27 SOCIAL MARKETING Socially responsible marketing should be confused with Social Marketing. Social marketing is the application of commercial marketing technologies to the analysis, planning, execution, and evaluation of programs designed to influence the voluntary behavior of target audiences in order to improve their personal welfare and that of the society of which they are a part. (Andreasen, Alan R. (1994) Social Marketing: Definition and Domain, Journal of Public Policy & Marketing 13(1): ) Essentially, according to Andreasen (1994), socially responsible marketing relates to socially responsible behavior, whereas social marketing makes this behavior happen. I encourage you to read the book Andreasen and Kotler (2008), Strategic marketing for nonprofit organizations. 53 CAUSE RELATED MARKETING The term Cause-related marketing has been utilized for the first time in 1983 by American Express to define the campaign promoted to fund works for renovating the Statue of Liberty. Every user would have donated a cent for each credit card transaction. In a few weeks the owners of American Express credit cards increased by 45% and transactions increased by 28%. In Italy, it appears for the first time in 1987 when Dash launched the campaign Mille lire per un mattone. In cause-related marketing, profit and nonprofit firms cooperate. Cause related marketing is included in Social Marketing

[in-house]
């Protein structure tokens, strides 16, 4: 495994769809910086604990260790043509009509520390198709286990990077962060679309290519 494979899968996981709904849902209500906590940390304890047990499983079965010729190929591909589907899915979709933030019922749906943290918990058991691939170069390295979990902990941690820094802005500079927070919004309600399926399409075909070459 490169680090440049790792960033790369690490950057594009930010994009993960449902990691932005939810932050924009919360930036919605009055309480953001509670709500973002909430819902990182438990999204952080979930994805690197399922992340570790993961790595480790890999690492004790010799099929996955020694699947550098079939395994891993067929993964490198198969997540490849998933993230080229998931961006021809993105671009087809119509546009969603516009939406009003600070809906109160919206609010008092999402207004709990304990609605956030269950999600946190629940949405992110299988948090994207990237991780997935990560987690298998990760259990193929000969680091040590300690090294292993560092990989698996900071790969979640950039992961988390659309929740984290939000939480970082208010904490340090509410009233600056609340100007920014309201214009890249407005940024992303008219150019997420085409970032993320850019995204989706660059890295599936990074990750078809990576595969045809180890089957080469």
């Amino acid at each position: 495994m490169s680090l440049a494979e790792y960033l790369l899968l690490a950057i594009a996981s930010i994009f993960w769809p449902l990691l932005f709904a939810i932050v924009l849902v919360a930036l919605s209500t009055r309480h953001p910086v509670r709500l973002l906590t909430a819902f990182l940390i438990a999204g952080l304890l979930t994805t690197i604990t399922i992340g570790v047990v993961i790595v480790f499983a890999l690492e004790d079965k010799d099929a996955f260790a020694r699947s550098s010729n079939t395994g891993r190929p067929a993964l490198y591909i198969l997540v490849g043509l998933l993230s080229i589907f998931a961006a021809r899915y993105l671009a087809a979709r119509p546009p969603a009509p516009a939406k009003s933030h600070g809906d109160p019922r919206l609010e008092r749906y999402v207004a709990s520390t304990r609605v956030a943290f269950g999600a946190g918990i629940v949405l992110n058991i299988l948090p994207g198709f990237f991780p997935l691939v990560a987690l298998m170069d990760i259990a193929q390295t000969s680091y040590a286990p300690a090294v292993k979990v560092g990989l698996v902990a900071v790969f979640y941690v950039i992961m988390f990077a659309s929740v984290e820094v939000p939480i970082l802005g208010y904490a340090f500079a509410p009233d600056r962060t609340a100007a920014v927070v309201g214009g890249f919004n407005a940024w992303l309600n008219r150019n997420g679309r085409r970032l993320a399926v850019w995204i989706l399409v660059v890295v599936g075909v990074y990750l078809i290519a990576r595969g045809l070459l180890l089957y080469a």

28 CAUSE RELATED MARKETING 55 CAUSE RELATED MARKETING 56 28

29 BASIC MARKETING CONCEPTS

30 BASIC MARKETING CONCEPTS NEEDS WANTS DEMAND 59 NEEDS (1) A need is something that is necessary for organisms to live a healthy life. Needs are distinguished from wants because a deficiency would cause a clear negative outcome, such as dysfunction or death. Examples: Food; Esteem; Safety 60 30

31 NEEDS (2) NEEDS The examples shown that individuals can feel the sensation of privation in several situations. Under this feeling each individual develop several expectations which depend on the individual s psychology, economic and socio-cultural environment where the individual grew up and live. Marketing actions have no impact on needs. EXPECTATIONS: Structured set of alternatives 61 WANTS - DEMAND NEEDS EXPECTATIONS WANT Wants can be defined as the identification and choice of something specific able to satisfy the deepest needs. Marketers can push consumers wants into a specific product among numerous alternatives (a few needs can generate many wants). Although marketing has not effect on needs, can determine the demand of a given product, i.e., the number of products that can be sold depending on the number of individuals that want to purchase it (potential demand) and those who can really acquire it (qualified demand)